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Clepsydra - More Grains Of Sand CD (album) cover

MORE GRAINS OF SAND

Clepsydra

 

Neo-Prog

3.66 | 111 ratings

From Progarchives.com, the ultimate progressive rock music website

kenethlevine
Special Collaborator
Prog-Folk Team
4 stars I have yet to hear Clepsydra's debut, "Hologram", working my way back in their discography as I am, but multiple listens to "More Grains of Sand" give me the idea that the first few songs are layovers from that album. This is because, in spite of a solid opening pair of songs, and another interesting tune "Eagles", the album really seems to kick into gear with track 5, "Hold me Tight", which it does right thru track 11, "The Prisoner's Victory". Regardless, it's enough for another highly rated work from this premier and criminally overlooked Swiss-Italian band.

It is the chorus of "Hold me Tight" which showcases Maggini's emotional magic. "No Place for Flowers" is a real grower, the first few minutes passing by unappreciated until a sparkling lead guitar solo bursts into focus, fading out only to explode one more time. It is very reminiscent of some of the work of Collage's Mirek Gil. Once this climax is fully appreciated, one returns to the earlier parts of the song to see how, indeed, it got from A to B. "The Outermost Bounds" is a short keyboard based ballad with another fine melody. The transition to the upbeat, almost poppy "Fly Man" is effective. This song reminds me of mid period Genesis in their more accessible moments. "The River in Your Eyes" starts off with just acoustic guitar played in the Hackett style but becomes an ambient rocker shifting from instrumental to vocal passages swiftly and deftly. It ends with yet another great lead guitar solo that segues into the graceful, slightly spacey instrumental "Grain Dance", also dominated by Lele Hofmann's guitar. Not to say that Philip Hubert's keyboards play a minor role - they are critical to the mood setting which is what Clepsydra is all about. The Prisoner's Victory" is another fine lengthy piece with a number of themes, and the album closes with two shorter tracks that are nowhere near as monumental.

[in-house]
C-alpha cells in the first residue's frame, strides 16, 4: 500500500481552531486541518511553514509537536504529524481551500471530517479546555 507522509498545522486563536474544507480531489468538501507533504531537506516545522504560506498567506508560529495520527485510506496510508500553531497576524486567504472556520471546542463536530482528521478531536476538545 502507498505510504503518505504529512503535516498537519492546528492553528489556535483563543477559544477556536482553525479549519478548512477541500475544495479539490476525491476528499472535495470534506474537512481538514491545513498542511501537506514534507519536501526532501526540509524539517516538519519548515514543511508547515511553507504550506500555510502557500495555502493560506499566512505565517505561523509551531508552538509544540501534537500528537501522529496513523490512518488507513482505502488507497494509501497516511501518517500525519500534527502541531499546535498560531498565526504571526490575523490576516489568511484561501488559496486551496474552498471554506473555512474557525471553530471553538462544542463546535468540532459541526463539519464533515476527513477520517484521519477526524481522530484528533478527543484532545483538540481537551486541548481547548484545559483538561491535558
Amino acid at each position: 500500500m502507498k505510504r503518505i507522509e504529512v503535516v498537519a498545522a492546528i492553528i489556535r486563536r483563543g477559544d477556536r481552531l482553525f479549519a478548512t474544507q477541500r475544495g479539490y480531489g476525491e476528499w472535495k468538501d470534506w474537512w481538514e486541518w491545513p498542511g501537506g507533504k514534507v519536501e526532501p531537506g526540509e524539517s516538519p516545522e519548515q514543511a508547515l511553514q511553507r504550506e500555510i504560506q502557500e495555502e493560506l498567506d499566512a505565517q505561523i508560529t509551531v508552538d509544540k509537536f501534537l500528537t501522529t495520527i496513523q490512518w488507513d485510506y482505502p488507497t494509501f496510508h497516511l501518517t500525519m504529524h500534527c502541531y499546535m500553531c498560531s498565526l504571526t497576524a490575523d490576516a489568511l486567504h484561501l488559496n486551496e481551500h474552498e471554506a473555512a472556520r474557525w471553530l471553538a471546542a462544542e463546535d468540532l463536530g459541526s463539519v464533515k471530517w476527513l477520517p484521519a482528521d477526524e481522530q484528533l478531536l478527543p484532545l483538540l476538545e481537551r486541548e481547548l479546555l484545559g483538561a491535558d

It should be mentioned that if you can't handle accented vocals, and occasional words that are mispronounced, you might have some trouble with Maggini's voice, but otherwise I think there is much to like here for anyone who tends to the more melodic side, if not the extreme end, of the prog spectrum. It's not easy to find Clepsydra recordings anymore, and I would not tarry, for the hourglass has nearly emptied, and it may not be possible to turn it over again.

kenethlevine | 4/5 |

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